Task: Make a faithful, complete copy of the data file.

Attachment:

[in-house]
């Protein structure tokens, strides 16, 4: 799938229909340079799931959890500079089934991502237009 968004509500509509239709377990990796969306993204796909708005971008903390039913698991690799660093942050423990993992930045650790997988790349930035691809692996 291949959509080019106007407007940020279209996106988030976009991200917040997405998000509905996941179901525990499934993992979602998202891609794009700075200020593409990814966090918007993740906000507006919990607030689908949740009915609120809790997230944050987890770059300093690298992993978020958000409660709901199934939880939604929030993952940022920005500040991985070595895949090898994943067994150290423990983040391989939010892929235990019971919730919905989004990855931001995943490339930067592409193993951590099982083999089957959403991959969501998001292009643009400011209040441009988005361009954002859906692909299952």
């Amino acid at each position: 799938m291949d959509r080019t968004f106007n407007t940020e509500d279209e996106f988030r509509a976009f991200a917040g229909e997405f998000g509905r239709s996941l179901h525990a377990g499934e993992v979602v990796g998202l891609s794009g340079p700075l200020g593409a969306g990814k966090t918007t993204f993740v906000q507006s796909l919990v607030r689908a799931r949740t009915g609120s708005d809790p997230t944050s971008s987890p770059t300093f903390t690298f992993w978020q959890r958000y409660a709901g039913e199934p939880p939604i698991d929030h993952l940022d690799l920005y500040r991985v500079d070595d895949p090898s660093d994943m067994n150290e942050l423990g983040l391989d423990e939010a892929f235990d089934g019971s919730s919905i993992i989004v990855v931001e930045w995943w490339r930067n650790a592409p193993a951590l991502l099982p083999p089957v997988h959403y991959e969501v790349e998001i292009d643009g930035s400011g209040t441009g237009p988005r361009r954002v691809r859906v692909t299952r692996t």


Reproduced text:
[in-house]
């Protein structure tokens, strides 16, 4: 799938229909340079799931959890500079089934991502237009 968004509500509509239709377990990796969306993204796909708005971008903390039913698991690799660093942050423990993992930045650790997988790349930035691809692996 291949959509080019106007407007940020279209996106988030976009991200917040997405998000509905996941179901525990499934993992979602998202891609794009700075200020593409990814966090918007993740906000507006919990607030689908949740009915609120809790997230944050987890770059300093690298992993978020958000409660709901199934939880939604929030993952940022920005500040991985070595895949090898994943067994150290423990983040391989939010892929235990019971919730919905989004990855931001995943490339930067592409193993951590099982083999089957959403991959969501998001292009643009400011209040441009988005361009954002859906692909299952």
């Amino acid at each position: 799938m291949d959509r080019t968004f106007n407007t940020e509500d279209e996106f988030r509509a976009f991200a917040g229909e997405f998000g509905r239709s996941l179901h525990a377990g499934e993992v979602v990796g998202l891609s794009g340079p700075l200020g593409a969306g990814k966090t918007t993204f993740v906000q507006s796909l919990v607030r689908a799931r949740t009915g609120s708005d809790p997230t944050s971008s987890p770059t300093f903390t690298f992993w978020q959890r958000y409660a709901g039913e199934p939880p939604i698991d929030h993952l940022d690799l920005y500040r991985v500079d070595d895949p090898s660093d994943m067994n150290e942050l423990g983040l391989d423990e939010a892929f235990d089934g019971s919730s919905i993992i989004v990855v931001e930045w995943w490339r930067n650790a592409p193993a951590l991502l099982p083999p089957v997988h959403y991959e969501v790349e998001i292009d643009g930035s400011g209040t441009g237009p988005r361009r954002v691809r859906v692909t299952r692996t």